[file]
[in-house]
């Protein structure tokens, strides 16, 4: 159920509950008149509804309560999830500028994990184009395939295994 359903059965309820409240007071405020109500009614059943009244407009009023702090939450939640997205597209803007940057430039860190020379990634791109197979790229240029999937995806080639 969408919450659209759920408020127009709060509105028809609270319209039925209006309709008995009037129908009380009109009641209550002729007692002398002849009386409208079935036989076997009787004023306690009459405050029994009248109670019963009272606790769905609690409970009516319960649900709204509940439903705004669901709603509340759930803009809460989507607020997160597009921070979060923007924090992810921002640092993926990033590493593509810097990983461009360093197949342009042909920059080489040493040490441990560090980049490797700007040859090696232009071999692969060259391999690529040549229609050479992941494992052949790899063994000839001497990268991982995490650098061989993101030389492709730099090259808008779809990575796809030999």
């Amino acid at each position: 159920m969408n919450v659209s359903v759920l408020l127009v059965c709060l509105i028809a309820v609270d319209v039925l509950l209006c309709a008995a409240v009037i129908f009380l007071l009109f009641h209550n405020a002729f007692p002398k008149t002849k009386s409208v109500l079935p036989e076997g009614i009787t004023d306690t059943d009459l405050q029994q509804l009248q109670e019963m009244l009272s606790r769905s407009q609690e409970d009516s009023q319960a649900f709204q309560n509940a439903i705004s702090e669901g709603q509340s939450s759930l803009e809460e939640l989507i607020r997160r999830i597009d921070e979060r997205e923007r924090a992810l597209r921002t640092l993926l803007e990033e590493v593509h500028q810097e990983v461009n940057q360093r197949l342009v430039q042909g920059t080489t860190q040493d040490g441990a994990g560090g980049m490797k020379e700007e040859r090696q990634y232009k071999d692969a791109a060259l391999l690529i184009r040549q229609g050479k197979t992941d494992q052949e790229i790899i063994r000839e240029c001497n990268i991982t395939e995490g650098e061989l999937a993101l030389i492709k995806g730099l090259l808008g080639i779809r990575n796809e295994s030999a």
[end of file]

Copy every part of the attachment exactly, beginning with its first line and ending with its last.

[in-house]
């Protein structure tokens, strides 16, 4: 159920509950008149509804309560999830500028994990184009395939295994 359903059965309820409240007071405020109500009614059943009244407009009023702090939450939640997205597209803007940057430039860190020379990634791109197979790229240029999937995806080639 969408919450659209759920408020127009709060509105028809609270319209039925209006309709008995009037129908009380009109009641209550002729007692002398002849009386409208079935036989076997009787004023306690009459405050029994009248109670019963009272606790769905609690409970009516319960649900709204509940439903705004669901709603509340759930803009809460989507607020997160597009921070979060923007924090992810921002640092993926990033590493593509810097990983461009360093197949342009042909920059080489040493040490441990560090980049490797700007040859090696232009071999692969060259391999690529040549229609050479992941494992052949790899063994000839001497990268991982995490650098061989993101030389492709730099090259808008779809990575796809030999």
């Amino acid at each position: 159920m969408n919450v659209s359903v759920l408020l127009v059965c709060l509105i028809a309820v609270d319209v039925l509950l209006c309709a008995a409240v009037i129908f009380l007071l009109f009641h209550n405020a002729f007692p002398k008149t002849k009386s409208v109500l079935p036989e076997g009614i009787t004023d306690t059943d009459l405050q029994q509804l009248q109670e019963m009244l009272s606790r769905s407009q609690e409970d009516s009023q319960a649900f709204q309560n509940a439903i705004s702090e669901g709603q509340s939450s759930l803009e809460e939640l989507i607020r997160r999830i597009d921070e979060r997205e923007r924090a992810l597209r921002t640092l993926l803007e990033e590493v593509h500028q810097e990983v461009n940057q360093r197949l342009v430039q042909g920059t080489t860190q040493d040490g441990a994990g560090g980049m490797k020379e700007e040859r090696q990634y232009k071999d692969a791109a060259l391999l690529i184009r040549q229609g050479k197979t992941d494992q052949e790229i790899i063994r000839e240029c001497n990268i991982t395939e995490g650098e061989l999937a993101l030389i492709k995806g730099l090259l808008g080639i779809r990575n796809e295994s030999a």